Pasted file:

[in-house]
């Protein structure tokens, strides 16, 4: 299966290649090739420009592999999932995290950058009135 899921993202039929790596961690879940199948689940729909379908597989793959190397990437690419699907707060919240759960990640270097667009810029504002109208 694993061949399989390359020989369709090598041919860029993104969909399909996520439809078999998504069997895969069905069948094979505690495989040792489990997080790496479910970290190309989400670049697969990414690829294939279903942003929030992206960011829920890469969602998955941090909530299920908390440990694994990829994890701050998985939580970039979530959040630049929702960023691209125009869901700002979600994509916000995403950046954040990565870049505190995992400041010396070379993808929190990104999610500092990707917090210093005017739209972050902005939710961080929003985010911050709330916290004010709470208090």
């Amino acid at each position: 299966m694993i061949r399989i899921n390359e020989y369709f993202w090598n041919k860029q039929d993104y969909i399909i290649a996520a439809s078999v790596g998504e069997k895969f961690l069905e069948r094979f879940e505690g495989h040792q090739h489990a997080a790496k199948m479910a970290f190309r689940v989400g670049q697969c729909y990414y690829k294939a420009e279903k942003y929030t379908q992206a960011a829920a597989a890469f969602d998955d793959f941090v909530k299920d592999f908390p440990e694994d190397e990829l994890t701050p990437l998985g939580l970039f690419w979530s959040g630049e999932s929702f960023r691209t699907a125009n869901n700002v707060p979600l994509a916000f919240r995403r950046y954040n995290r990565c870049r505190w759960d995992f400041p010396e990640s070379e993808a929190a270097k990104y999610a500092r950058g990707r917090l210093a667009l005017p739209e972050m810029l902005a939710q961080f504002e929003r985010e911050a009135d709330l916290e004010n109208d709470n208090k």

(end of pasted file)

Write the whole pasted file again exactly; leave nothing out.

[in-house]
């Protein structure tokens, strides 16, 4: 299966290649090739420009592999999932995290950058009135 899921993202039929790596961690879940199948689940729909379908597989793959190397990437690419699907707060919240759960990640270097667009810029504002109208 694993061949399989390359020989369709090598041919860029993104969909399909996520439809078999998504069997895969069905069948094979505690495989040792489990997080790496479910970290190309989400670049697969990414690829294939279903942003929030992206960011829920890469969602998955941090909530299920908390440990694994990829994890701050998985939580970039979530959040630049929702960023691209125009869901700002979600994509916000995403950046954040990565870049505190995992400041010396070379993808929190990104999610500092990707917090210093005017739209972050902005939710961080929003985010911050709330916290004010709470208090």
């Amino acid at each position: 299966m694993i061949r399989i899921n390359e020989y369709f993202w090598n041919k860029q039929d993104y969909i399909i290649a996520a439809s078999v790596g998504e069997k895969f961690l069905e069948r094979f879940e505690g495989h040792q090739h489990a997080a790496k199948m479910a970290f190309r689940v989400g670049q697969c729909y990414y690829k294939a420009e279903k942003y929030t379908q992206a960011a829920a597989a890469f969602d998955d793959f941090v909530k299920d592999f908390p440990e694994d190397e990829l994890t701050p990437l998985g939580l970039f690419w979530s959040g630049e999932s929702f960023r691209t699907a125009n869901n700002v707060p979600l994509a916000f919240r995403r950046y954040n995290r990565c870049r505190w759960d995992f400041p010396e990640s070379e993808a929190a270097k990104y999610a500092r950058g990707r917090l210093a667009l005017p739209e972050m810029l902005a939710q961080f504002e929003r985010e911050a009135d709330l916290e004010n109208d709470n208090k």